1-20 of 34 items from 2011 « Prev | Next »
Doctor Who, 2011 Christmas Special, “The Doctor, the Widow and the Wardrobe”
Written by Steven Moffat
Directed by Farren Blackburn
Aired Christmas at 9pm (Et) on BBC America
This week, on Doctor Who: The Arwell family’s Christmas present from the Doctor goes predictably awry
Since its return in 2005, Doctor Who has established a tradition of its yearly Christmas specials. They’ve been varyingly successful over the years, with 2010’s excellent twist on A Christmas Carol the clear standout of the bunch. This year, showrunner Steven Moffat put a Whovian twist on The Lion, the Witch, and the Wardrobe and, while certain elements work well, the episode’s lack of character development and unearned sentimentalism bring down its promising premise.
One of the biggest problems with the episode is its lack of focus or narrative throughlines. After a brief prologue establishing the family, both before and during the war, we shift to following the Doctor, »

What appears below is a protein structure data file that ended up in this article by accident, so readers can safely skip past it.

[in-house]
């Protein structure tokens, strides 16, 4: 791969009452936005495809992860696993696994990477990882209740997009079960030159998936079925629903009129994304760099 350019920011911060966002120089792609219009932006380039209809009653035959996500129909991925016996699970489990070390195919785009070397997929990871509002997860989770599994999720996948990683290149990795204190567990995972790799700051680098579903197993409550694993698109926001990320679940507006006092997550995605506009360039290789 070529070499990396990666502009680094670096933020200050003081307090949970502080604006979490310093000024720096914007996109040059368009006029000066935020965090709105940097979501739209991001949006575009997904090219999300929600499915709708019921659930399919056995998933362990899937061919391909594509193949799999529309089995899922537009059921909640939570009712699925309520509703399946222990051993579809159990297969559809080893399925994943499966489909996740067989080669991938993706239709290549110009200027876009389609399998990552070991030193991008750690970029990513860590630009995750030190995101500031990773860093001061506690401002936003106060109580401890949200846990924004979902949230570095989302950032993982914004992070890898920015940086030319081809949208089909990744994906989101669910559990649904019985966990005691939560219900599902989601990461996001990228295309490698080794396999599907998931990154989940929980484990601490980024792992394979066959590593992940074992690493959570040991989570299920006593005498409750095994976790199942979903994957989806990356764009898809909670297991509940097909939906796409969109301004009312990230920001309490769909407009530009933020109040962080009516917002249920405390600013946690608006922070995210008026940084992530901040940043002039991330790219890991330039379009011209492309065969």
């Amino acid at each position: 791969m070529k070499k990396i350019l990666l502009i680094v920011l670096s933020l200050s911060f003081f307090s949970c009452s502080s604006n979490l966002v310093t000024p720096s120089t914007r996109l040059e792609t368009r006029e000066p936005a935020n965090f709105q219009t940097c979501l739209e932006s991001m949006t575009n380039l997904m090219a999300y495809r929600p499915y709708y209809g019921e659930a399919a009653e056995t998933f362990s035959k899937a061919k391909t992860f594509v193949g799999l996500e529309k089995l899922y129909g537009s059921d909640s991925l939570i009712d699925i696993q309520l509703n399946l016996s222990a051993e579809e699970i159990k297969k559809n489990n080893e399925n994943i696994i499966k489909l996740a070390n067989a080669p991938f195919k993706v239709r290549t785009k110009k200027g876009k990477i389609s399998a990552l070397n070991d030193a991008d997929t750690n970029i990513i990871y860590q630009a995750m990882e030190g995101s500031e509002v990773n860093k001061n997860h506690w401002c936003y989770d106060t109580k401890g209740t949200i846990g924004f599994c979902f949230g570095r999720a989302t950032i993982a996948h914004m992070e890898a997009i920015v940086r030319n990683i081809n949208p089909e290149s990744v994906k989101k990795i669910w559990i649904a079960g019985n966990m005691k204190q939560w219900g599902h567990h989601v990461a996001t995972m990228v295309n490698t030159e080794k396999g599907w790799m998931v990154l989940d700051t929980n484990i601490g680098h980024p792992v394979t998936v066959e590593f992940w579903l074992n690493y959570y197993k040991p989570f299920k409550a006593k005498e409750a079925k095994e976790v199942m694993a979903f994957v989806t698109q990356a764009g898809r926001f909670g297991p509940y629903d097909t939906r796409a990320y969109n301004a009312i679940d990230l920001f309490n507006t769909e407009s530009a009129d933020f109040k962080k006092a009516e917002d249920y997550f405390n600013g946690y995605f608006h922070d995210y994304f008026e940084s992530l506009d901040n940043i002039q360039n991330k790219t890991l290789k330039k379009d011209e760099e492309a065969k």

- Kate Kulzick
Fish fingers and custard.
Now there's a combination you won't find in your average fine dining restaurant. Hordes of students up and down the country swear by this sort of food, especially when they find that the budget's plummeted to zero at the end of the month. Result? Raid the fridge and the food cupboards and fill your belly with unusual if unappetising recipes.
Bet it leaves a funny taste in the mouth though – in fact, hindsight leaves a bittersweet taste in the mouth too. Especially if you're a picky, over-perfectionist reviewer who's poring over past analyses of Doctor Who stories. In 2010, I reviewed the whole of Matt Smith's first season, and scribbling my thoughts pretty much on the trot and working on first impressions. Looking back at those reviews, you'd have thought that I'd have stumbled across a brand new Golden Age of Doctor Who. Yes, even stories such as The Beast Below, »